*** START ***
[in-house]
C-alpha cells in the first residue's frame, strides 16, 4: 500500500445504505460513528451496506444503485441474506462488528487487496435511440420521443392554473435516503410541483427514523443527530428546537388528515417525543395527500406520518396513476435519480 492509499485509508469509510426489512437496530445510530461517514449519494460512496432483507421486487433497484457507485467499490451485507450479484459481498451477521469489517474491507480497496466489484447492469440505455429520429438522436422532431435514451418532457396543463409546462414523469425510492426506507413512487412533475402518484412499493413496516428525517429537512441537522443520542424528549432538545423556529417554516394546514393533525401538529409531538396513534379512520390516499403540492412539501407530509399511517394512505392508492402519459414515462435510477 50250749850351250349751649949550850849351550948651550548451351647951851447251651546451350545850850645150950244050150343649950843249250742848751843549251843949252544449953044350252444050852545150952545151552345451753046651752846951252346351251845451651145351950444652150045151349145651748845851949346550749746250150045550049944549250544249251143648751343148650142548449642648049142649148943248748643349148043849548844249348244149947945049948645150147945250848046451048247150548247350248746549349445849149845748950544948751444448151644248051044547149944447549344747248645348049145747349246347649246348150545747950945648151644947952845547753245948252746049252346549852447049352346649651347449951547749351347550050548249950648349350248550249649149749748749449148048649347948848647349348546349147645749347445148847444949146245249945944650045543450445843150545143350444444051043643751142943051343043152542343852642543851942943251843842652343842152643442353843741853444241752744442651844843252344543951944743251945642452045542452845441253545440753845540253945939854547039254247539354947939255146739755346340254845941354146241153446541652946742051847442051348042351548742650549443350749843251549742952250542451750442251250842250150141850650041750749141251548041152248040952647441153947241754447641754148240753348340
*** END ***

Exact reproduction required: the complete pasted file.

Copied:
[in-house]
C-alpha cells in the first residue's frame, strides 16, 4: 500500500445504505460513528451496506444503485441474506462488528487487496435511440420521443392554473435516503410541483427514523443527530428546537388528515417525543395527500406520518396513476435519480 492509499485509508469509510426489512437496530445510530461517514449519494460512496432483507421486487433497484457507485467499490451485507450479484459481498451477521469489517474491507480497496466489484447492469440505455429520429438522436422532431435514451418532457396543463409546462414523469425510492426506507413512487412533475402518484412499493413496516428525517429537512441537522443520542424528549432538545423556529417554516394546514393533525401538529409531538396513534379512520390516499403540492412539501407530509399511517394512505392508492402519459414515462435510477 50250749850351250349751649949550850849351550948651550548451351647951851447251651546451350545850850645150950244050150343649950843249250742848751843549251843949252544449953044350252444050852545150952545151552345451753046651752846951252346351251845451651145351950444652150045151349145651748845851949346550749746250150045550049944549250544249251143648751343148650142548449642648049142649148943248748643349148043849548844249348244149947945049948645150147945250848046451048247150548247350248746549349445849149845748950544948751444448151644248051044547149944447549344747248645348049145747349246347649246348150545747950945648151644947952845547753245948252746049252346549852447049352346649651347449951547749351347550050548249950648349350248550249649149749748749449148048649347948848647349348546349147645749347445148847444949146245249945944650045543450445843150545143350444444051043643751142943051343043152542343852642543851942943251843842652343842152643442353843741853444241752744442651844843252344543951944743251945642452045542452845441253545440753845540253945939854547039254247539354947939255146739755346340254845941354146241153446541652946742051847442051348042351548742650549443350749843251549742952250542451750442251250842250150141850650041750749141251548041152248040952647441153947241754447641754148240753348340